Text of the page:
I was just turning the key in the front door when I caught movement out of the corner of my eye. Still being jittery as hell, I spun quickly, but there was no one or nothing there. Normally I'd figure I was just imagining things, but after what I'd been through tonight I wasn't so sure. Suffice it to say I got into the house posthaste and locked the door behind me. Now that I think about it, though, I don't know why I was so worried. I was already dead; what else could happen to me?

I have a nice place: cathedral ceilings, walk-in closets, two fireplaces, four bedrooms, a Jacuzzi--but not a lot of furniture, mostly because there's not a lot of people. Just me. I hold down a midlevel management job and the pay's pretty good. I date occasionally, usually women my married friends set me up with, but never anything serious. Not since Alison. I know. It's not exactly where I saw myself either.

I went straight to the bathroom and stripped off my clothes, then dumped them in the hamper. That's right, guys, when you're the only one around you learn to pick up after yourself. I still leave the toilet seat up, though.

I stared into the vanity mirror over the sink. The crater was still there, midchest, raw, red, and gaping. I turned around. Sure enough, the exit wound was bigger. I decided what I really needed was a shower, so I covered the holes up with antiseptic bandages, not because I was worried about infection, but because I didn't want them filling up with water. I'd only been in the shower a couple of minutes when I heard him.

"Hey, Bumper. How's it going?"

I slid aside the glass doors. "Not bad, Grandpa. And you?” He looked pretty good in his tan polyester slacks, gray wool pullover, and black and brown suspenders--considering he'd been dead seven years now.

I know, most men would have been freaked enough to at least drop the soap (something heterosexual males are trained to avoid at all costs), but to tell you the truth, I was kind of enjoying all the weirdness. I mean, I've been waiting for shit like this to happen all my life. I blame it on all the episodes of Twilight Zone and the Munsters I watched as a kid.

Grandpa laughed that full, hearty belly laugh I remembered so fondly, and pushed up on the heavy, black-framed bifocals he was always misplacing. "You always were a cool one, Bumper."

Bumper had been his pet name for me, something he'd called me since I was a toddler, for obvious reasons.

"Why don't you come out here and give your old dead grandpa a hug."

I figured, what the hey, and wrapped the towel around myself, then stepped completely through him and smacked my head on the opposite wall.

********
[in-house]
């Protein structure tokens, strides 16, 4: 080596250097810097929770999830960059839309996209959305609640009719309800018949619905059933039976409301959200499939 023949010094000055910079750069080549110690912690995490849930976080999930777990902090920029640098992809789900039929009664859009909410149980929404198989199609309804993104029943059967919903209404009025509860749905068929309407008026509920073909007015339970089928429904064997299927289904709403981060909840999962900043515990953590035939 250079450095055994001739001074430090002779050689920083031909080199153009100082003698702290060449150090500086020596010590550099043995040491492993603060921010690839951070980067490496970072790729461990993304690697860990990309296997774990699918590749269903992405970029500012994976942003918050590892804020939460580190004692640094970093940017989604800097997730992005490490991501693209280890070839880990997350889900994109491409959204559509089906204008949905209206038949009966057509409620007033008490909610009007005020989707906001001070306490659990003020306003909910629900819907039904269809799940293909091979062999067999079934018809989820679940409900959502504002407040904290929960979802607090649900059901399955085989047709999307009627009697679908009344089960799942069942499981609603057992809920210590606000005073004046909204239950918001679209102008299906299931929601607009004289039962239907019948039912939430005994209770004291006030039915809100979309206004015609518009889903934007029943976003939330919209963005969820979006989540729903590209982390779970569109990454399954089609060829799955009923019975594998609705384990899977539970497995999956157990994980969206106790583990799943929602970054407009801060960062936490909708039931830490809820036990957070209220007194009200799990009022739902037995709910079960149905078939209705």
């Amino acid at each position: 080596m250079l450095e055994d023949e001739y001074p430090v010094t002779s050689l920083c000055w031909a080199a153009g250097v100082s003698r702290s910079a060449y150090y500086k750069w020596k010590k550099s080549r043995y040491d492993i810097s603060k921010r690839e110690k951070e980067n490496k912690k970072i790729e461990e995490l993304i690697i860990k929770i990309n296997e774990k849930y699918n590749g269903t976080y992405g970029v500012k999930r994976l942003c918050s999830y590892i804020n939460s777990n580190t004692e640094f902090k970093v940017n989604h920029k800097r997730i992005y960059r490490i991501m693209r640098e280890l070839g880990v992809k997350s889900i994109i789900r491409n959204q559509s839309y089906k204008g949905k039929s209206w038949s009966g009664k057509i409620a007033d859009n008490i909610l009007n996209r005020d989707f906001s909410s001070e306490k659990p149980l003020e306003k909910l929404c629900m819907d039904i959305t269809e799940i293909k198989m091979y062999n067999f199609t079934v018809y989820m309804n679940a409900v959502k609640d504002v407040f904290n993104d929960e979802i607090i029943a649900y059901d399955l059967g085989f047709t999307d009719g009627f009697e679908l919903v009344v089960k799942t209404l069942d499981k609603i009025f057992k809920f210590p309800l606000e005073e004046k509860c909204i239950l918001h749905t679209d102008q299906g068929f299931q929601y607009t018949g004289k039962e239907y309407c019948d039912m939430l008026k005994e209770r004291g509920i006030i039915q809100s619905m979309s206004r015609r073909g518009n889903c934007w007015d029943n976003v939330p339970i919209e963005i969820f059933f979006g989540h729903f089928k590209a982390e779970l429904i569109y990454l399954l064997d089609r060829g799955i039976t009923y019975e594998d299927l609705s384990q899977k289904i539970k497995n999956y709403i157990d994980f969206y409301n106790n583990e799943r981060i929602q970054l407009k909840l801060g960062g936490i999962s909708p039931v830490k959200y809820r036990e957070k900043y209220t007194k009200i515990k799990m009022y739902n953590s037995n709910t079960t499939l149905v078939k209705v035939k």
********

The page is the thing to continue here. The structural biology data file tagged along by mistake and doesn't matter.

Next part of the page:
Grandpa laughed again. "Sorry, Bumper, I keep forgetting I'm dead-dead, and not just dead, like you."

I found my blue terrycloth robe behind the bathroom door and put it on as I headed into the bedroom. "Now that you mention it, Grandpa, what the hell is going on here?"

He waited until I'd perched myself on the edge of my bed (a big old mahogany sleigh bed for you nosy types), then said, "You died tonight, Bumper. It just didn't take."

Apparently the look on my face told him he'd done a lousy job of clearing things up for me. "Look, when most people die they move on to this higher plane of existence. You know, go into the light and all that crap. Not only did you decide to stick around, but you refused to leave your body."

I lay back on the bed. All this stuff was giving me a headache. "If you've moved on, what are you doing here?" I asked him.

"I'm not here, actually. This is just a reflection of my life essence. In reality, I'm pretty much everywhere and nowhere all at the same time, except time is rather irrelevant."

I sat up again. "Thanks for clearing that up, Grandpa."

He tilted his head and looked at me in that funny way he used to. "It gets worse."

"You mean like the troll?"

That seemed to worry him a bit. "Saw one, did you? That's even sooner than I thought. Trolls, gremlins, vampires..." I guess I looked skeptical. "That's right, I said vampires. You're living in both realities now, Bumper. You're one of them." He actually made that dopey quotations sign with his fingers when he said "them."

"Couldn't they see me before?"

"Sure," he said. "But now they've actually taken notice of you. Which reminds me, you'd better get over there and look after that little girl you rescued tonight. She's an Innocent, and they feed on Innocents."

"What do you want me to do about it?"

Grandpa grinned then. "Protect her, Bumper. Now's your chance to be a cop, just like your old man and me.” Grandpa neglected to mention that at least he got to retire. Dad had died on the job.

"So how long do I have to protect her for?"

"Who knows? Looking like that, they don't usually stay Innocent for long, though."

"So I heard," I told him as he started to fade out.

His voice seemed to come at me from someplace a long ways off. "Just so you know, Innocence has nothing to do with virginity. She could be one of those that stay Innocent all their lives."

That's comforting, I thought.

"Besides, what else have you got to do?" Grandpa asked. "You're going to be dead for a very long time."

I lay back on my bed and tried to get some rest then. You'd think with all the crap Grandpa had said, he'd have told me I'd never sleep again.